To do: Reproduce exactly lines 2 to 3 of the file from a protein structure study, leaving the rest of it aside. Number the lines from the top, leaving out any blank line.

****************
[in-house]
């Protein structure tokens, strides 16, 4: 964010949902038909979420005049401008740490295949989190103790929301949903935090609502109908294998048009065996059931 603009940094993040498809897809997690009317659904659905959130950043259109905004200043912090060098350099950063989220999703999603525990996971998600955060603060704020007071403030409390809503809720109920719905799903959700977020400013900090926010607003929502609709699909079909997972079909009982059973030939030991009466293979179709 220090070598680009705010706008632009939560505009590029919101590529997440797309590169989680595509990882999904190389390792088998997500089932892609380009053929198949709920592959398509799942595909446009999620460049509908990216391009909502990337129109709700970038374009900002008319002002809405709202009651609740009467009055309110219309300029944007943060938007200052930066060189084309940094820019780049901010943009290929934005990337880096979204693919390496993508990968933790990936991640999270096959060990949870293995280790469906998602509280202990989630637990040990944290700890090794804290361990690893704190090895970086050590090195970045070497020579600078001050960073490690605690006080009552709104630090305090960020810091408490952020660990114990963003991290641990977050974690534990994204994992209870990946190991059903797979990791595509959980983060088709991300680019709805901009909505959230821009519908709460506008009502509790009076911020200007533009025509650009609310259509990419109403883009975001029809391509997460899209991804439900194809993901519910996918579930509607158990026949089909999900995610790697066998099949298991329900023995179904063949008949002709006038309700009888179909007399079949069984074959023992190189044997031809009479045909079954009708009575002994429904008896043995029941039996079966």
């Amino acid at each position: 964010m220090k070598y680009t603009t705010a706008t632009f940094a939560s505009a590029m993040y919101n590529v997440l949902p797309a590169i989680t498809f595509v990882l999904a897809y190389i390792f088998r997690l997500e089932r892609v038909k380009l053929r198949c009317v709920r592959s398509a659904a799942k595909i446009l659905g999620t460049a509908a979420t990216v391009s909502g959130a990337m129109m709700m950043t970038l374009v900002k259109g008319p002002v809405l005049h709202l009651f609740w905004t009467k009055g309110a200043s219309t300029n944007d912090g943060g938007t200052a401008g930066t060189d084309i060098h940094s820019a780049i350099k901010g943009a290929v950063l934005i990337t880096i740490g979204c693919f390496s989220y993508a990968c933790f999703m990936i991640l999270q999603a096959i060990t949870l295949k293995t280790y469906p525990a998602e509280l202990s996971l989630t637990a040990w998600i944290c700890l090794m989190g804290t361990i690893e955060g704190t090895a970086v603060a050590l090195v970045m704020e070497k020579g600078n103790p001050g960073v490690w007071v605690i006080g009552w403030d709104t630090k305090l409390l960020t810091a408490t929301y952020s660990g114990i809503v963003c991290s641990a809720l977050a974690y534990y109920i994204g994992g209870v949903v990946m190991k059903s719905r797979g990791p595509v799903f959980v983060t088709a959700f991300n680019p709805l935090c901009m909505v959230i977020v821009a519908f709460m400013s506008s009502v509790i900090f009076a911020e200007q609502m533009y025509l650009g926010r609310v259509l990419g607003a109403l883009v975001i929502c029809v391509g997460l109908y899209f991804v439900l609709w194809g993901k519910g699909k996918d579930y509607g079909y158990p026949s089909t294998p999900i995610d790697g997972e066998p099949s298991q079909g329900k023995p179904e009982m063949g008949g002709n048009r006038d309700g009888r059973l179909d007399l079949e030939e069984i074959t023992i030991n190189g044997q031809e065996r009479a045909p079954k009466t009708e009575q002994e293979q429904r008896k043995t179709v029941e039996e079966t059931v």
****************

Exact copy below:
């Protein structure tokens, strides 16, 4: 964010949902038909979420005049401008740490295949989190103790929301949903935090609502109908294998048009065996059931 603009940094993040498809897809997690009317659904659905959130950043259109905004200043912090060098350099950063989220999703999603525990996971998600955060603060704020007071403030409390809503809720109920719905799903959700977020400013900090926010607003929502609709699909079909997972079909009982059973030939030991009466293979179709 220090070598680009705010706008632009939560505009590029919101590529997440797309590169989680595509990882999904190389390792088998997500089932892609380009053929198949709920592959398509799942595909446009999620460049509908990216391009909502990337129109709700970038374009900002008319002002809405709202009651609740009467009055309110219309300029944007943060938007200052930066060189084309940094820019780049901010943009290929934005990337880096979204693919390496993508990968933790990936991640999270096959060990949870293995280790469906998602509280202990989630637990040990944290700890090794804290361990690893704190090895970086050590090195970045070497020579600078001050960073490690605690006080009552709104630090305090960020810091408490952020660990114990963003991290641990977050974690534990994204994992209870990946190991059903797979990791595509959980983060088709991300680019709805901009909505959230821009519908709460506008009502509790009076911020200007533009025509650009609310259509990419109403883009975001029809391509997460899209991804439900194809993901519910996918579930509607158990026949089909999900995610790697066998099949298991329900023995179904063949008949002709006038309700009888179909007399079949069984074959023992190189044997031809009479045909079954009708009575002994429904008896043995029941039996079966």
């Amino acid at each position: 964010m220090k070598y680009t603009t705010a706008t632009f940094a939560s505009a590029m993040y919101n590529v997440l949902p797309a590169i989680t498809f595509v990882l999904a897809y190389i390792f088998r997690l997500e089932r892609v038909k380009l053929r198949c009317v709920r592959s398509a659904a799942k595909i446009l659905g999620t460049a509908a979420t990216v391009s909502g959130a990337m129109m709700m950043t970038l374009v900002k259109g008319p002002v809405l005049h709202l009651f609740w905004t009467k009055g309110a200043s219309t300029n944007d912090g943060g938007t200052a401008g930066t060189d084309i060098h940094s820019a780049i350099k901010g943009a290929v950063l934005i990337t880096i740490g979204c693919f390496s989220y993508a990968c933790f999703m990936i991640l999270q999603a096959i060990t949870l295949k293995t280790y469906p525990a998602e509280l202990s996971l989630t637990a040990w998600i944290c700890l090794m989190g804290t361990i690893e955060g704190t090895a970086v603060a050590l090195v970045m704020e070497k020579g600078n103790p001050g960073v490690w007071v605690i006080g009552w403030d709104t630090k305090l409390l960020t810091a408490t929301y952020s660990g114990i809503v963003c991290s641990a809720l977050a974690y534990y109920i994204g994992g209870v949903v990946m190991k059903s719905r797979g990791p595509v799903f959980v983060t088709a959700f991300n680019p709805l935090c901009m909505v959230i977020v821009a519908f709460m400013s506008s009502v509790i900090f009076a911020e200007q609502m533009y025509l650009g926010r609310v259509l990419g607003a109403l883009v975001i929502c029809v391509g997460l109908y899209f991804v439900l609709w194809g993901k519910g699909k996918d579930y509607g079909y158990p026949s089909t294998p999900i995610d790697g997972e066998p099949s298991q079909g329900k023995p179904e009982m063949g008949g002709n048009r006038d309700g009888r059973l179909d007399l079949e030939e069984i074959t023992i030991n190189g044997q031809e065996r009479a045909p079954k009466t009708e009575q002994e293979q429904r008896k043995t179709v029941e039996e079966t059931v």